Hattiesburg in Forrest County, Mississippi — The American South (East South Central)
Old Hattiesburg High School
Under the direction of Principal J.T. Wallace, this building was Hattiesburg's High School from 1922 to 1959. Built in 1911, the structure acquired its present form when enlarged and remodeled in 1921 to the designs of Robert E. Lee, the city's most prominent architect of the early twentieth century.
Erected 1998 by Mississippi Department of Archives and History.
Topics and series. This historical marker is listed in this topic list: Education. In addition, it is included in the Mississippi State Historical Marker Program series list. A significant historical year for this entry is 1922.
Location. 31° 19.767′ N, 89° 17.7′ W. Marker is in Hattiesburg, Mississippi, in Forrest County. Marker is at the intersection of North Main Street and College Street, on the left when traveling north on North Main Street. Touch for map. Marker is in this post office area: Hattiesburg MS 39406, United States of America. Touch for directions.
Other nearby markers. At least 10 other markers are within walking distance of this marker. McLeod House (about 800 feet away, measured in a direct line); Veterans of All Wars Monument (approx. ¼ mile away); St. Paul Methodist Church (approx. ¼ mile away); Forrest County Confederate MonumentWilliam Harris Hardy (approx. 0.3 miles away); Old Federal Building (approx. 0.3 miles away); Hattiesburg (approx. 0.4 miles away); East 6th Street USO Club (approx. 0.4 miles away); Pittman Park (approx. 0.4 miles away); a different marker also named William Harris Hardy (approx. 0.4 miles away). Touch for a list and map of all markers in Hattiesburg.
1. Old Hattiesburg High School
The Hattiesburg High School is a large brick building which consists of a two and one-half story rear wing which rests on a raised basement and dates from 1911 and a four and one-half story main building which dates from 1921.
The 1911 building is flat roofed and constructed of tan brick. The windows on both floors have double hung sash and are grouped in pairs. This section of the building exhibits no ornamentation.
The main building was built in 1921 from designs in the Jacobethan Style by the architect, Robert E. Lee. Constructed of red brick, the building features cast stone facings, belt courses, and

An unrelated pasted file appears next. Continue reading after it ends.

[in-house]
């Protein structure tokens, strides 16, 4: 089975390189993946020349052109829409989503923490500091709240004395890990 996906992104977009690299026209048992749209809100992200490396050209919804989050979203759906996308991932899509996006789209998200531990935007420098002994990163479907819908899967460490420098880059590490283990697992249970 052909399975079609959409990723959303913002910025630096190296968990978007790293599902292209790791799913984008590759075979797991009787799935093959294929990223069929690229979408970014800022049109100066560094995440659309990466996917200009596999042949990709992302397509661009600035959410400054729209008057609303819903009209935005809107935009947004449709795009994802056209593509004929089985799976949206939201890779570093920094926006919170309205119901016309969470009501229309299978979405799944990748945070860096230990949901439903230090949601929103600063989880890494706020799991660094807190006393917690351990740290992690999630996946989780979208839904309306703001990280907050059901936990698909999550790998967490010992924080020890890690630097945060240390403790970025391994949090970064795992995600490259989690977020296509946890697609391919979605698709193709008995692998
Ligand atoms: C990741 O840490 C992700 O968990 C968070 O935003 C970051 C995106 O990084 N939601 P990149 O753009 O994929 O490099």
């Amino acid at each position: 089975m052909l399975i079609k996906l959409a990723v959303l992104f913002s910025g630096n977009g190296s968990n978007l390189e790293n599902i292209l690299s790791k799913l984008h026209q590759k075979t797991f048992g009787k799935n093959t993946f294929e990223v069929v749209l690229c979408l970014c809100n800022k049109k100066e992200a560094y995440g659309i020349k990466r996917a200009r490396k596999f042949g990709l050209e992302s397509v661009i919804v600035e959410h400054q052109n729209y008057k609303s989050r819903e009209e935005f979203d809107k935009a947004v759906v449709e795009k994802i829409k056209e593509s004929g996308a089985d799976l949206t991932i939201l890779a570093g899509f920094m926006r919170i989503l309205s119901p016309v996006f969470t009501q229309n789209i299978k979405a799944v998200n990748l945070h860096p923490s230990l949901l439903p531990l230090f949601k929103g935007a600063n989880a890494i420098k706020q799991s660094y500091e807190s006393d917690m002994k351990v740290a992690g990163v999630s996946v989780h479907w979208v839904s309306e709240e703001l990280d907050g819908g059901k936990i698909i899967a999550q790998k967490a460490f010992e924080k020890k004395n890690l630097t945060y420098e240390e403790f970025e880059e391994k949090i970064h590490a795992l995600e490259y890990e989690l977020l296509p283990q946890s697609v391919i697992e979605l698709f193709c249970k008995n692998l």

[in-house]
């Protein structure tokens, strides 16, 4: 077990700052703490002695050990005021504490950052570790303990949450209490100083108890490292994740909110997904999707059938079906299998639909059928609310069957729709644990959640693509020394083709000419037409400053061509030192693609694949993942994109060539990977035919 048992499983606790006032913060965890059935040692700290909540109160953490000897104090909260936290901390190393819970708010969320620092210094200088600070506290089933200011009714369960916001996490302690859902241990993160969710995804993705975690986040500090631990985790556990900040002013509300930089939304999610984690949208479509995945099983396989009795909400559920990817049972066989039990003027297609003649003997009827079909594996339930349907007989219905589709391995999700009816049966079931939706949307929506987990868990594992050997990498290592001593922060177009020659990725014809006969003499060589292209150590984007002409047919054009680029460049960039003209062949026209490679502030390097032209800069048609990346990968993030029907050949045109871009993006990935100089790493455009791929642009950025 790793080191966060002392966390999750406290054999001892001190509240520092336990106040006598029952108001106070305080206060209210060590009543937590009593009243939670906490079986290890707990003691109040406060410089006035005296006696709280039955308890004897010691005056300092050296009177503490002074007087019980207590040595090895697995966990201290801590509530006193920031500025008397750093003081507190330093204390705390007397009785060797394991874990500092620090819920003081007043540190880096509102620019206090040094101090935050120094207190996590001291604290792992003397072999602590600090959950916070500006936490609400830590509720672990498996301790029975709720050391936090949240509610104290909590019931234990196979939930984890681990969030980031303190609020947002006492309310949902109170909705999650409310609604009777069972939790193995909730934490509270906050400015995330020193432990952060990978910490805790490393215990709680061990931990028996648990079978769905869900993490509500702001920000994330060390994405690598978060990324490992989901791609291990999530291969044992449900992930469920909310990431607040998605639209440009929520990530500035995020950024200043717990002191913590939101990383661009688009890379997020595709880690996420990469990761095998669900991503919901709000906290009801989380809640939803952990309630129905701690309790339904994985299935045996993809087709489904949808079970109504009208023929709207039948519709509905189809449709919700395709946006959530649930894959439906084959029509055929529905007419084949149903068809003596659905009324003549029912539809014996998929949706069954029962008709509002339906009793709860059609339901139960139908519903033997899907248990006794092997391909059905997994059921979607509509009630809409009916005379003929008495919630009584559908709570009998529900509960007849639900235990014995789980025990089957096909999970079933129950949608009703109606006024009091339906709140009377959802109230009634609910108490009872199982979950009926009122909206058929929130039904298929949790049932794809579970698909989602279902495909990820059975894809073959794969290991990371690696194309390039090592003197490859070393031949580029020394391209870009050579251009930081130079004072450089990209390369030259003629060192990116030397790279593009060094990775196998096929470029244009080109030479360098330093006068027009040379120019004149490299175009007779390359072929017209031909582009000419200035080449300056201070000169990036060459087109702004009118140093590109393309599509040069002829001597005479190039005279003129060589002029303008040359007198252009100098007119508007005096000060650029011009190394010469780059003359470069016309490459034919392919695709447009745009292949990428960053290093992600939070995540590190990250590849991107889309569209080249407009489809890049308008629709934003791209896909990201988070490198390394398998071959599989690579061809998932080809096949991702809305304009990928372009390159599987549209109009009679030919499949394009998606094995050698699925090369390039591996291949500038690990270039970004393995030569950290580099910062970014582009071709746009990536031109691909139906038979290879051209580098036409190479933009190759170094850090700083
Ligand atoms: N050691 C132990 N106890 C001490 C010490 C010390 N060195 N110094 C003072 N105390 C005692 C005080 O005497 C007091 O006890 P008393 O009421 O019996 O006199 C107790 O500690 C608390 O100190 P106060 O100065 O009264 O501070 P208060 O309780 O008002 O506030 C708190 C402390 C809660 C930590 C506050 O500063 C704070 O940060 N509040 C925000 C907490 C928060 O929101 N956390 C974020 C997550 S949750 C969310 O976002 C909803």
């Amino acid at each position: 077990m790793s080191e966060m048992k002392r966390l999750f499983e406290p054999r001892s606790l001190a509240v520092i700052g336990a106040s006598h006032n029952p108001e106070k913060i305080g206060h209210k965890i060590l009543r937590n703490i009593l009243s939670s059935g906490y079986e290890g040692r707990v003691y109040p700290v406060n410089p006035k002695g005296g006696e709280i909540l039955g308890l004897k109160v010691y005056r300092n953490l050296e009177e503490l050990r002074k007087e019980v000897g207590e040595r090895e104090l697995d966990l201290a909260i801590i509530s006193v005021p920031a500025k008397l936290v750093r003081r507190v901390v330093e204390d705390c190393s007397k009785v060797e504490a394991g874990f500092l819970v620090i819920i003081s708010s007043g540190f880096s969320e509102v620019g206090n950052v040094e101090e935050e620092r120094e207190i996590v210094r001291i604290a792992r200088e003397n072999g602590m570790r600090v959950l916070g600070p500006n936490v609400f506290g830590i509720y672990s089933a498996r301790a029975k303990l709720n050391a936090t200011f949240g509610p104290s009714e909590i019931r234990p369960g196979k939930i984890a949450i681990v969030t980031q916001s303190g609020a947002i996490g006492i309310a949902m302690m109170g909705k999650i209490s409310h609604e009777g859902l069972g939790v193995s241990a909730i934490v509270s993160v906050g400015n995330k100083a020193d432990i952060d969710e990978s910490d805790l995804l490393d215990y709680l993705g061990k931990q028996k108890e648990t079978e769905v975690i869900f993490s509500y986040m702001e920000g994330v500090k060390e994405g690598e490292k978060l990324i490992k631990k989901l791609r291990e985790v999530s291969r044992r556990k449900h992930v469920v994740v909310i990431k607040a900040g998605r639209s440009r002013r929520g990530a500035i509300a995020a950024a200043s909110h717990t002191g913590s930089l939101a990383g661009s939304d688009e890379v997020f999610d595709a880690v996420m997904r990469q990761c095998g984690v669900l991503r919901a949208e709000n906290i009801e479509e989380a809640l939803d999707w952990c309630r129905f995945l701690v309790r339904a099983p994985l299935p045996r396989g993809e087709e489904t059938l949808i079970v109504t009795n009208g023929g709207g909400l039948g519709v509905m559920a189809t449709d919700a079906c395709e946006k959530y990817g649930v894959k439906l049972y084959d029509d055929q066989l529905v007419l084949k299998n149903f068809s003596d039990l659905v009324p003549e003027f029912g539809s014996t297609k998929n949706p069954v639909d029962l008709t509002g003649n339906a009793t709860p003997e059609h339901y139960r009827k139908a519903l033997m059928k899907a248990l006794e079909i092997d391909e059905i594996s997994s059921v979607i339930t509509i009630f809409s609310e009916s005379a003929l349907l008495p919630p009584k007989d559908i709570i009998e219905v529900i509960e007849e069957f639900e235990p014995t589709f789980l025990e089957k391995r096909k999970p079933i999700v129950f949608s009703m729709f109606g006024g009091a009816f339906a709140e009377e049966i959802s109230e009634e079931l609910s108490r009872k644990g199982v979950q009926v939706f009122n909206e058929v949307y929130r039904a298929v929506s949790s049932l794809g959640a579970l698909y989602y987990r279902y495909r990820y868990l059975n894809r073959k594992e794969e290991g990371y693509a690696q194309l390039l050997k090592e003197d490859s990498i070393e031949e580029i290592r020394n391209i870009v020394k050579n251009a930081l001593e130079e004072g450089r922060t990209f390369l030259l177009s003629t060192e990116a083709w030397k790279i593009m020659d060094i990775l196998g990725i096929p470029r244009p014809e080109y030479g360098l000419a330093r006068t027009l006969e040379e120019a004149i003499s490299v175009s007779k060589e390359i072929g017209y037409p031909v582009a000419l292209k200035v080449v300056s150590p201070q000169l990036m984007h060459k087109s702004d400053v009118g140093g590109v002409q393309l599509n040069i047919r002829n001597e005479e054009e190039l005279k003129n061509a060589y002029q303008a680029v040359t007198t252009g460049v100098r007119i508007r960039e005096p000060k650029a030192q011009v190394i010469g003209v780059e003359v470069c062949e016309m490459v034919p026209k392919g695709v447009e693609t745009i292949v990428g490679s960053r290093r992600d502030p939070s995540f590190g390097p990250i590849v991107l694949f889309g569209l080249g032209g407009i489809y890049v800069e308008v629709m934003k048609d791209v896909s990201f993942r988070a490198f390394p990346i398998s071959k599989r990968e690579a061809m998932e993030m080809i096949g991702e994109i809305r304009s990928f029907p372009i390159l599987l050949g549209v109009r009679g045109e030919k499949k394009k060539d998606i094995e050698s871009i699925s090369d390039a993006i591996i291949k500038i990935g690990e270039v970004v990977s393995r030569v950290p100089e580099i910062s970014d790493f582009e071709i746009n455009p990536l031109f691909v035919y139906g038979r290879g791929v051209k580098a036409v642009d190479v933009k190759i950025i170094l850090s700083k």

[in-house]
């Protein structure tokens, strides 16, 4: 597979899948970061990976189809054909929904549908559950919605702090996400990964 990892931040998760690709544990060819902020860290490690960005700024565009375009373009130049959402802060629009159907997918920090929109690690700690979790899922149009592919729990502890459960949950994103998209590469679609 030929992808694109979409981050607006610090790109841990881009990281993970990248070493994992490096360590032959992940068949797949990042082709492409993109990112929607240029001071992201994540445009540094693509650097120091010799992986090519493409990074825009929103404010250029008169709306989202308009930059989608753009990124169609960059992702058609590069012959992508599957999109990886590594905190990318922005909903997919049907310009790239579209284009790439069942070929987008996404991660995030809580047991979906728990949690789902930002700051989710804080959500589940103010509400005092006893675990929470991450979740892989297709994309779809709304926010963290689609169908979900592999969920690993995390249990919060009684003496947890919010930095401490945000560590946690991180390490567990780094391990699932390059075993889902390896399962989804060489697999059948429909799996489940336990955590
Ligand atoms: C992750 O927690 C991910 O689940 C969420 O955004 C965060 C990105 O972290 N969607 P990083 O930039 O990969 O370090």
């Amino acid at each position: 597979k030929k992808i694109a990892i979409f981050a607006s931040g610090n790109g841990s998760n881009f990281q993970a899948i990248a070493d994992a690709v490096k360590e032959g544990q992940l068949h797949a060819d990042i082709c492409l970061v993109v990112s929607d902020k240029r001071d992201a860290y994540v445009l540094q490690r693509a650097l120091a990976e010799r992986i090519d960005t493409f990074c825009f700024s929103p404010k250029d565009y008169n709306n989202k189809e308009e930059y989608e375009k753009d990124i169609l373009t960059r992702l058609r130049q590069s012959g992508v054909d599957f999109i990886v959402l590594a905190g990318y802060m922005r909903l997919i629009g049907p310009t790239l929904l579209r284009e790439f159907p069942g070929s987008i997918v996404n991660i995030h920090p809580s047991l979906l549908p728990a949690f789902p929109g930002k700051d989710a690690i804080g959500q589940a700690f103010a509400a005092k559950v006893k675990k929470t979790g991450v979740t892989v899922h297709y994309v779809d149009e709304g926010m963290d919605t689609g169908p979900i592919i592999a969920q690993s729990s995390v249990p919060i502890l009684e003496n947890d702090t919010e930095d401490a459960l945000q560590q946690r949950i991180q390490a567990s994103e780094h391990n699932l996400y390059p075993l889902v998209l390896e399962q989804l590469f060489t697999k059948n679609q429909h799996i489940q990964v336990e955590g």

outer blocks with the tall center section of the 1921 structure.
The center block is three bays wide. Each bay contains a triad of double-hung windows on each floor except for the ground floor center bay which features a transomed and sidelighted entrance which is protected by a segmentally-arched porch. The windows of the third and fourth floors are united by panels of cast stone. Above the cornice the center bay is crenellated. The outer bays rise into steep gables which are ornamented with cast-stone gable peaks.
The three-story wings are less elaborately decorated. They lack gables, creneilations and the paneling between the windows. The towers between the 1911 and 1921 buildings are also simply treated. However, the towers that emphasize the junctures of the three blocks
of the more recent building are highly decorated. They are each entered through a segmentally-arched, gabled porch, one of which is labeled "Girls," the other, "Boys." The windows of the
The highly intact interior, features dark-stained woodwork and pressed metal ceilings.
The Old Hattiesburg High School is architecturally significant in the history of the "Hub City" because it is the largest and most sophisticated example of the Jacobethan Style in the city and is the only known design in the style by Robert E. Lee. Lee was Forrest
County's foremost architect of the early twentieth century and is, perhaps, better known for his Neo-classical designs for Hattiesburg's 1923 City Hall, 1920 Masonic Temple, and 1907 I.O.O.F. Lodge No. 27.
He was also responsible for the designs of the 1907 Ross Building in the Chicago Commercial Style and a 1927 Mission Style school in Brooklyn, Mississippi.
Although widely used in turn-of-the-century American residential design, the Jacobethan Style made its most profound impact upon educational buildings of the period. The warm red brick walls set off by pale facings and the lively towered and gabled silhouettes which are characteristic of the style presented a "cheerful" alternative to the glacial Neo-classical and somber Collegiate Gothic Styles which
Whiffen, American Architecture Since 1780. [Cambridge: M.I.T. Press 1976], p. 177). The pervasive popularity of the Jacobethan Style is reflected in Mississippi by such widely scattered examples as the 1925 Old Central High School in Jackson (National Register 1976), the 1927 Starkville Middle School (National Register 1982) and the Old Ocean Springs High School which dates from 1927. Lee's 1921 design for the Hattiesburg High School is not only older than the above examples, it also
exceeds them in its masterly-handled complex massing and the articulation and unification of its elevations accomplished through its cast stone ornamentation.
The Old Hattiesburg High School currently serves as office space for the Board of Education. It was the third school building erected on the site. The first wooden school burned in 1911 and was replaced by a two-story, tan, brick building originally covered by a mansard roof. This roof was removed in 1921 when the present Jacobethan Style building was added to the east of the 1911 structure. (Source: National Register Nomination Form, 1987.)
— Submitted July 23, 2011, by Brian Scott of Anderson, South Carolina.
Credits. This page was last revised on September 29, 2020. It was originally submitted on January 25, 2011, by Brian Scott of Anderson, South Carolina. This page has been viewed 1,225 times since then and 11 times this year. Photos: 1, 2, 3, 4, 5, 6, 7. submitted on January 25, 2011, by Brian Scott of Anderson, South Carolina.